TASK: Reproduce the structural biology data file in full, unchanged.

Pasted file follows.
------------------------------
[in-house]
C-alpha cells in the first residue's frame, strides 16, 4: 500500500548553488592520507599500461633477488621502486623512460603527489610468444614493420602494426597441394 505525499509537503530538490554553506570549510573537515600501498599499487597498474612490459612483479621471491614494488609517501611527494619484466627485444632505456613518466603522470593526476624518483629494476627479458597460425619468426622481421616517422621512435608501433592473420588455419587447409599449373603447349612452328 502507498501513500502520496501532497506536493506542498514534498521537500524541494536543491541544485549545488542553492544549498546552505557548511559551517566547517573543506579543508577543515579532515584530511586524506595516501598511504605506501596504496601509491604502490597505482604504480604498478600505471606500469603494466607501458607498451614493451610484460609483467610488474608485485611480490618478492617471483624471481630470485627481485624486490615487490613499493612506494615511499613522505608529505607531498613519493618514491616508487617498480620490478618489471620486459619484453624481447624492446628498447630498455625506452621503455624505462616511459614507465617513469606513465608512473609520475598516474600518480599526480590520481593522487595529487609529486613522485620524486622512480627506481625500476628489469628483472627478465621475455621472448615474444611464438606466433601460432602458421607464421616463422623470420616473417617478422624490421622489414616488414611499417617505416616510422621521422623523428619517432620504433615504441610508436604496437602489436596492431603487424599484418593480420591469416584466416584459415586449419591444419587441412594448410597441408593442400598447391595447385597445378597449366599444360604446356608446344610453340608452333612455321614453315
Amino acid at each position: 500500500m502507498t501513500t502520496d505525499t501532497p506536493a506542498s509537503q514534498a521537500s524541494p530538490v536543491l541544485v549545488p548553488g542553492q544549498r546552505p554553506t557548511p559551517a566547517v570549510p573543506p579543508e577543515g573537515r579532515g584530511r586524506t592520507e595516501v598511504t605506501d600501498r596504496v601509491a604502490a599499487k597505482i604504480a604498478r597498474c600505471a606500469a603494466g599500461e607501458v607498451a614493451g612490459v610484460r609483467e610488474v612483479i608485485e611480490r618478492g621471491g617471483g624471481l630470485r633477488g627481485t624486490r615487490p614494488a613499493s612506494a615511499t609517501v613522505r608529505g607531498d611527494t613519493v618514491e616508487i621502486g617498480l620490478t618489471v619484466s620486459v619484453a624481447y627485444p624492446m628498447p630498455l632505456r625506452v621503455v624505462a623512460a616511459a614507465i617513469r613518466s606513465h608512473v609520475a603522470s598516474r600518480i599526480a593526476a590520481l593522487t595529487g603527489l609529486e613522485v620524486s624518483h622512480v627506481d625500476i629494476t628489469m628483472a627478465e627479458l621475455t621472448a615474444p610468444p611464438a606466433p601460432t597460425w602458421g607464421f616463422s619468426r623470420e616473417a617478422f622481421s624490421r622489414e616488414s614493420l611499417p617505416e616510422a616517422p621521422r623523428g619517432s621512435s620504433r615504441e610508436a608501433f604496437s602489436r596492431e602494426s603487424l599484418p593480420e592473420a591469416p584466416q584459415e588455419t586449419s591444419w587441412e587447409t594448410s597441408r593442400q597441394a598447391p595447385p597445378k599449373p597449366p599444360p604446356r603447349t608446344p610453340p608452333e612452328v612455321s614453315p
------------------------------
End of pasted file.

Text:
[in-house]
C-alpha cells in the first residue's frame, strides 16, 4: 500500500548553488592520507599500461633477488621502486623512460603527489610468444614493420602494426597441394 505525499509537503530538490554553506570549510573537515600501498599499487597498474612490459612483479621471491614494488609517501611527494619484466627485444632505456613518466603522470593526476624518483629494476627479458597460425619468426622481421616517422621512435608501433592473420588455419587447409599449373603447349612452328 502507498501513500502520496501532497506536493506542498514534498521537500524541494536543491541544485549545488542553492544549498546552505557548511559551517566547517573543506579543508577543515579532515584530511586524506595516501598511504605506501596504496601509491604502490597505482604504480604498478600505471606500469603494466607501458607498451614493451610484460609483467610488474608485485611480490618478492617471483624471481630470485627481485624486490615487490613499493612506494615511499613522505608529505607531498613519493618514491616508487617498480620490478618489471620486459619484453624481447624492446628498447630498455625506452621503455624505462616511459614507465617513469606513465608512473609520475598516474600518480599526480590520481593522487595529487609529486613522485620524486622512480627506481625500476628489469628483472627478465621475455621472448615474444611464438606466433601460432602458421607464421616463422623470420616473417617478422624490421622489414616488414611499417617505416616510422621521422623523428619517432620504433615504441610508436604496437602489436596492431603487424599484418593480420591469416584466416584459415586449419591444419587441412594448410597441408593442400598447391595447385597445378597449366599444360604446356608446344610453340608452333612455321614453315
Amino acid at each position: 500500500m502507498t501513500t502520496d505525499t501532497p506536493a506542498s509537503q514534498a521537500s524541494p530538490v536543491l541544485v549545488p548553488g542553492q544549498r546552505p554553506t557548511p559551517a566547517v570549510p573543506p579543508e577543515g573537515r579532515g584530511r586524506t592520507e595516501v598511504t605506501d600501498r596504496v601509491a604502490a599499487k597505482i604504480a604498478r597498474c600505471a606500469a603494466g599500461e607501458v607498451a614493451g612490459v610484460r609483467e610488474v612483479i608485485e611480490r618478492g621471491g617471483g624471481l630470485r633477488g627481485t624486490r615487490p614494488a613499493s612506494a615511499t609517501v613522505r608529505g607531498d611527494t613519493v618514491e616508487i621502486g617498480l620490478t618489471v619484466s620486459v619484453a624481447y627485444p624492446m628498447p630498455l632505456r625506452v621503455v624505462a623512460a616511459a614507465i617513469r613518466s606513465h608512473v609520475a603522470s598516474r600518480i599526480a593526476a590520481l593522487t595529487g603527489l609529486e613522485v620524486s624518483h622512480v627506481d625500476i629494476t628489469m628483472a627478465e627479458l621475455t621472448a615474444p610468444p611464438a606466433p601460432t597460425w602458421g607464421f616463422s619468426r623470420e616473417a617478422f622481421s624490421r622489414e616488414s614493420l611499417p617505416e616510422a616517422p621521422r623523428g619517432s621512435s620504433r615504441e610508436a608501433f604496437s602489436r596492431e602494426s603487424l599484418p593480420e592473420a591469416p584466416q584459415e588455419t586449419s591444419w587441412e587447409t594448410s597441408r593442400q597441394a598447391p595447385p597445378k599449373p597449366p599444360p604446356r603447349t608446344p610453340p608452333e612452328v612455321s614453315p